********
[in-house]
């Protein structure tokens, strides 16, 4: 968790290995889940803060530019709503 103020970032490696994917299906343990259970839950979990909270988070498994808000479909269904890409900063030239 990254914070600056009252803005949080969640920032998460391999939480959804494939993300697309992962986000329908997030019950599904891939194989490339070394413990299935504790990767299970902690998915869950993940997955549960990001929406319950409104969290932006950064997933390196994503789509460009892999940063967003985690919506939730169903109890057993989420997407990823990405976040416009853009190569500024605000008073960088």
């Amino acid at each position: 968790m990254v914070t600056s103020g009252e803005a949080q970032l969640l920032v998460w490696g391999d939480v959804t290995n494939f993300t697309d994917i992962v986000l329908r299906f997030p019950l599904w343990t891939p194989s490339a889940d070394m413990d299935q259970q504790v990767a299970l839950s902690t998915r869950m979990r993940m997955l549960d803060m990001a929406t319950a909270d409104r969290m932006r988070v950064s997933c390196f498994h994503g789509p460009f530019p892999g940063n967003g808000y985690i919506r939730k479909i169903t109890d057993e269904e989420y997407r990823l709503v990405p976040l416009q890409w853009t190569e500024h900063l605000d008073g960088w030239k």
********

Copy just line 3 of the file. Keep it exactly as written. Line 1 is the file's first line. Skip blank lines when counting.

């Amino acid at each position: 968790m990254v914070t600056s103020g009252e803005a949080q970032l969640l920032v998460w490696g391999d939480v959804t290995n494939f993300t697309d994917i992962v986000l329908r299906f997030p019950l599904w343990t891939p194989s490339a889940d070394m413990d299935q259970q504790v990767a299970l839950s902690t998915r869950m979990r993940m997955l549960d803060m990001a929406t319950a909270d409104r969290m932006r988070v950064s997933c390196f498994h994503g789509p460009f530019p892999g940063n967003g808000y985690i919506r939730k479909i169903t109890d057993e269904e989420y997407r990823l709503v990405p976040l416009q890409w853009t190569e500024h900063l605000d008073g960088w030239k």